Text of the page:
‘Nothing better than playoffs in a big market,’ says Martin St. Louis

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Go ahead and accuse me of reading too much into a quote, but I found this one from Martin St. Louis (courtesy NHL.com’s Tal Pinchevsky) rather interesting…

Ever since St. Louis demanded and got his trade out of Tampa Bay, the conversation about playoff opportunity has been prevalent. He left a Bolts team to join very similar a Rangers team, at least in terms of standings — Tampa has 95 points to New York’s 93, both are going to finish either second or third in their respective divisions, and both are within striking distance of the 45-win plateau (the Rangers need one more, the Lightning two.)

Prior to the Ben Bishop injury, you’d be hard pressed to say the Rangers were an overwhelming Cup contender compared to Tampa Bay…which could lead you to speculate that, just maybe (and for lack of a better explanation), St. Louis thought it’d be cooler to win a Cup in New York than win another one in Tampa Bay.

Since neither St. Louis nor the Lightning would divulge reasons as to why he wanted out — the rift with GM Steve Yzerman over the Canadian Olympic snub was the prevailing thought, but never confirmed — many were left to speculate. Sure, St. Louis referenced the desire to play closer to his home base in Connecticut (“I always felt as my kids got older, I would try to come here,” he said). But after 13 seasons in Tampa, he could’ve waited until the offseason to demand a trade if that was the case — what would’ve a few extra months been?

Well, they might’ve been a lot for someone that had been thinking about leaving for quite some time.

Per the Tampa Bay Times:

St. Louis said he considered leaving years ago, especially after then-owners Oren Koules and Len Barrie traded defenseman Dan Boyle in July 2008.

“But I’ll be honest with you,” St. Louis said. “(Steven Stamkos) comes along (in the 2008-09 season) and it’s a lot of fun playing with Stammer. There were things pulling me in, but every year the equation changes. There are moving parts. You assess.”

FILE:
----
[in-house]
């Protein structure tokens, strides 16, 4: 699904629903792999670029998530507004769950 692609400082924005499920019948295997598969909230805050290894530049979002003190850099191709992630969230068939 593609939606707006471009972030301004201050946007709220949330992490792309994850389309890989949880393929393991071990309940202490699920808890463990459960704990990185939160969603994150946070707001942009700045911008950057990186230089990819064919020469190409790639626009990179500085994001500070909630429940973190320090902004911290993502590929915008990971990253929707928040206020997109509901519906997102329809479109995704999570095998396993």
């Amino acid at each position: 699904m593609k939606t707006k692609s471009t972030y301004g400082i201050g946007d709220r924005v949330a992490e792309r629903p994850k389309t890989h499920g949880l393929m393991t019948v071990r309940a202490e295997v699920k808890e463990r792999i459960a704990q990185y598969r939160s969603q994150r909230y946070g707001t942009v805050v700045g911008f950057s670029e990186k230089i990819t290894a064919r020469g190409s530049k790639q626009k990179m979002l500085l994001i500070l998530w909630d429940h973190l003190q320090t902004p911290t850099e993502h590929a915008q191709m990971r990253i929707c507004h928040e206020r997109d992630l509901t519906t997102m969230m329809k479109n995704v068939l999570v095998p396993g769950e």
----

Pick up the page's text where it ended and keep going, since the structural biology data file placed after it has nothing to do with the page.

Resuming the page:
The most recent assessment:

“One of my biggest things, honestly, is I never see my kids play hockey,” St. Louis said. “Just, for instance, my oldest has gone, since September, to Detroit three times, Pittsburgh, Chicago, Rochester, Atlanta. You’ve got to go outside the state to play pretty good competition. My wife and dad flies with him. I’m not saying Florida hockey is no good, but if you want to play against good competition you have to go outside.”

There are more opportunities in the Northeast, St. Louis said.

“It’s easier,” he said. “With the things between me and Steve [Yzerman] and you put in my kids, this was the best thing for everybody.”

A legit explanation. But hard to imagine Lightning fans agree with the last part.

Auston Matthews keeps goal streak alive, gives Leafs 1-0 lead in third

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These are the moments Toronto Maple Leafs fans were dreaming about when they drafted Auston Matthews. At least those bold enough to picture such great things, so soon in his career.

Speaking of so soon … that’s not how you’d describe a 1-0 goal happening in the third period of a game in this Leafs – Washington Capitals series, but it took that long to break the ice in Game 6.